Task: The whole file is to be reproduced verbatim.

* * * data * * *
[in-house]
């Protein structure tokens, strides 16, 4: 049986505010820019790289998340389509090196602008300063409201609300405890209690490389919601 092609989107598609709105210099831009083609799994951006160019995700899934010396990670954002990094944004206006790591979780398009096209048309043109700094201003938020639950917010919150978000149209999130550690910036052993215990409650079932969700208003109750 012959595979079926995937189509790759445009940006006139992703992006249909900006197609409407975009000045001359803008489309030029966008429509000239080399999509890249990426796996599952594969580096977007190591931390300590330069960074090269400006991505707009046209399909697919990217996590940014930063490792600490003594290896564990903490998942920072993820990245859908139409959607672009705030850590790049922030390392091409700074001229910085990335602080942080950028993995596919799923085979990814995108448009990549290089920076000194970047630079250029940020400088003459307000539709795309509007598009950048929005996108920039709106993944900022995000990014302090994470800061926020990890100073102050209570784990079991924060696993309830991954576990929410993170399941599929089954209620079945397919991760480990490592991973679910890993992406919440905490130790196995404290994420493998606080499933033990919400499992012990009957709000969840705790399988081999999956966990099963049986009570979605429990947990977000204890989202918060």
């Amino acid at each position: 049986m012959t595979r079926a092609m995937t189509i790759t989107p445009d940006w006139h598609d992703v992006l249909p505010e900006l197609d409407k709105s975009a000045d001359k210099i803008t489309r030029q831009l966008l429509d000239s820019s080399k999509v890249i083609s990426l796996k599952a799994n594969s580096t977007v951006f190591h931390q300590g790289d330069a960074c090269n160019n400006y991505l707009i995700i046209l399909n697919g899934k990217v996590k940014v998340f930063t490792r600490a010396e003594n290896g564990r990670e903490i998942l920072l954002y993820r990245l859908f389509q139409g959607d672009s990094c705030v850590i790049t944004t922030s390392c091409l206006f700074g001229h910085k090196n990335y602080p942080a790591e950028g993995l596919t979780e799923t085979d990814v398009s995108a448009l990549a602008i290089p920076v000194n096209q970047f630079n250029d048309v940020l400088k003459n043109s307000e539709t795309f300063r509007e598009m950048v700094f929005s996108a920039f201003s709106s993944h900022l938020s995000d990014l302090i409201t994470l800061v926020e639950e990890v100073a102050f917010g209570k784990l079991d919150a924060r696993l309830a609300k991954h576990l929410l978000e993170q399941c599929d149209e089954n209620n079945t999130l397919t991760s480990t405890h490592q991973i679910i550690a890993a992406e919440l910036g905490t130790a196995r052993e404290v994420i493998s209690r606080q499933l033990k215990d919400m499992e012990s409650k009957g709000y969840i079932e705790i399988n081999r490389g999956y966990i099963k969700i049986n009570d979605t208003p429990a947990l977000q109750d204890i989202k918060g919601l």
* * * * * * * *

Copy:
[in-house]
């Protein structure tokens, strides 16, 4: 049986505010820019790289998340389509090196602008300063409201609300405890209690490389919601 092609989107598609709105210099831009083609799994951006160019995700899934010396990670954002990094944004206006790591979780398009096209048309043109700094201003938020639950917010919150978000149209999130550690910036052993215990409650079932969700208003109750 012959595979079926995937189509790759445009940006006139992703992006249909900006197609409407975009000045001359803008489309030029966008429509000239080399999509890249990426796996599952594969580096977007190591931390300590330069960074090269400006991505707009046209399909697919990217996590940014930063490792600490003594290896564990903490998942920072993820990245859908139409959607672009705030850590790049922030390392091409700074001229910085990335602080942080950028993995596919799923085979990814995108448009990549290089920076000194970047630079250029940020400088003459307000539709795309509007598009950048929005996108920039709106993944900022995000990014302090994470800061926020990890100073102050209570784990079991924060696993309830991954576990929410993170399941599929089954209620079945397919991760480990490592991973679910890993992406919440905490130790196995404290994420493998606080499933033990919400499992012990009957709000969840705790399988081999999956966990099963049986009570979605429990947990977000204890989202918060």
């Amino acid at each position: 049986m012959t595979r079926a092609m995937t189509i790759t989107p445009d940006w006139h598609d992703v992006l249909p505010e900006l197609d409407k709105s975009a000045d001359k210099i803008t489309r030029q831009l966008l429509d000239s820019s080399k999509v890249i083609s990426l796996k599952a799994n594969s580096t977007v951006f190591h931390q300590g790289d330069a960074c090269n160019n400006y991505l707009i995700i046209l399909n697919g899934k990217v996590k940014v998340f930063t490792r600490a010396e003594n290896g564990r990670e903490i998942l920072l954002y993820r990245l859908f389509q139409g959607d672009s990094c705030v850590i790049t944004t922030s390392c091409l206006f700074g001229h910085k090196n990335y602080p942080a790591e950028g993995l596919t979780e799923t085979d990814v398009s995108a448009l990549a602008i290089p920076v000194n096209q970047f630079n250029d048309v940020l400088k003459n043109s307000e539709t795309f300063r509007e598009m950048v700094f929005s996108a920039f201003s709106s993944h900022l938020s995000d990014l302090i409201t994470l800061v926020e639950e990890v100073a102050f917010g209570k784990l079991d919150a924060r696993l309830a609300k991954h576990l929410l978000e993170q399941c599929d149209e089954n209620n079945t999130l397919t991760s480990t405890h490592q991973i679910i550690a890993a992406e919440l910036g905490t130790a196995r052993e404290v994420i493998s209690r606080q499933l033990k215990d919400m499992e012990s409650k009957g709000y969840i079932e705790i399988n081999r490389g999956y966990i099963k969700i049986n009570d979605t208003p429990a947990l977000q109750d204890i989202k918060g919601l």